The would-be suicide bomber deployed by an al-Qaida affiliate to blow up a U.S.-bound airliner is a double agent, reports indicated Tuesday evening.
The New York Times and CNN reported that the bomber was actually an intelligence agent for Saudi Arabia who infiltrated the Yemen branch of the terrorist group and volunteered for the suicide mission.
Citing unnamed U.S. officials, the reports said that after receiving the device, the double agent left Yemen, and delivered both the bomb designed for his attack and information on leaders of the al-Qaida in the Arabian Peninsula, or AQAP, to Saudi, U.S. and other foreign intelligence agencies.
The agent provided "critical information that permitted the CIA. to direct the drone strike on Sunday that killed Fahd Mohammed Ahmed al-Quso, the group's external operations director and a suspect in the bombing of the American destroyer Cole in Yemen in 2000," the New York Times reported.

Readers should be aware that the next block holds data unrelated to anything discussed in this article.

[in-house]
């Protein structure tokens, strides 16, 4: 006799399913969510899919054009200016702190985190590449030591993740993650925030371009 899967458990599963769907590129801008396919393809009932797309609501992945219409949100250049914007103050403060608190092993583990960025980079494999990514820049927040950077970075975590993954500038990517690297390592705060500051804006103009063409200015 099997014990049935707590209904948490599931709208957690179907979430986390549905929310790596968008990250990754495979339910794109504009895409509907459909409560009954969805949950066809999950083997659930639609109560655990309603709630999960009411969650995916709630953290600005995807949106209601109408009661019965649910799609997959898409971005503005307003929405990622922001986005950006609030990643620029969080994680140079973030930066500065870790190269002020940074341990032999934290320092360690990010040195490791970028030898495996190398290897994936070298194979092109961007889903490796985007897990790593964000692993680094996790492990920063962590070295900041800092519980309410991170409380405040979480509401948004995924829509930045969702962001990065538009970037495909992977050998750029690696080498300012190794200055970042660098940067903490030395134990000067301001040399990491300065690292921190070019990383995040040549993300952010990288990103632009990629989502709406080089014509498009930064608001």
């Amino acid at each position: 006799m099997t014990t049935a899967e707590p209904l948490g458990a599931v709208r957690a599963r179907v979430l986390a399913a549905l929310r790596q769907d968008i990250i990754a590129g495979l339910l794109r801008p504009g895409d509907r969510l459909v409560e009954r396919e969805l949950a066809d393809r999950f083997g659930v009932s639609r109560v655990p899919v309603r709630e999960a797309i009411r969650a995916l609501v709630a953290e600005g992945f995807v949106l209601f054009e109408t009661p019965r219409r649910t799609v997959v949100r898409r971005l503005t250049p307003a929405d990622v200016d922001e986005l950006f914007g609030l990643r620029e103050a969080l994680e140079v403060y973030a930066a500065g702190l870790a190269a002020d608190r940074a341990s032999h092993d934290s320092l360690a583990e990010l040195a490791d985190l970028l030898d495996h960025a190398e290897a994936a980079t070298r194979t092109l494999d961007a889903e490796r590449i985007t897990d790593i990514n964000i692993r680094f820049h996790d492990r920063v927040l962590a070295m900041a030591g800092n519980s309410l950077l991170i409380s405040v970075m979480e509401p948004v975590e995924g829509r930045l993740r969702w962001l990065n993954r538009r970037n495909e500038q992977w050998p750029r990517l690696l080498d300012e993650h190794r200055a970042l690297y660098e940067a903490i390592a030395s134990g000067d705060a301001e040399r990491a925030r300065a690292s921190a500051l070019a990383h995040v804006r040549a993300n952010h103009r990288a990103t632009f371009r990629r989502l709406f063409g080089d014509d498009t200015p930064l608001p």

The bomb, designed by the group's top explosives expert to be invisible to airport security, is at the hands of the FBI, which is analyzing its properties.
Officials said the agent, whose identity they would not disclose, is now safe in Saudi Arabia.
U.S. counter-terrorism officials said intelligence agencies foiled an attempt by AQAP to destroy a U.S.-bound airliner one year after the killing of Osama bin Laden, several major U.S. media network including CNN reported on Monday.
The plot involved an upgrade of the underwear bomb that failed to detonate aboard a jetliner over Detroit on Christmas 2009. This new bomb was also designed to be used in a passenger's underwear, but contained a more refined detonation system, U.S. officials said.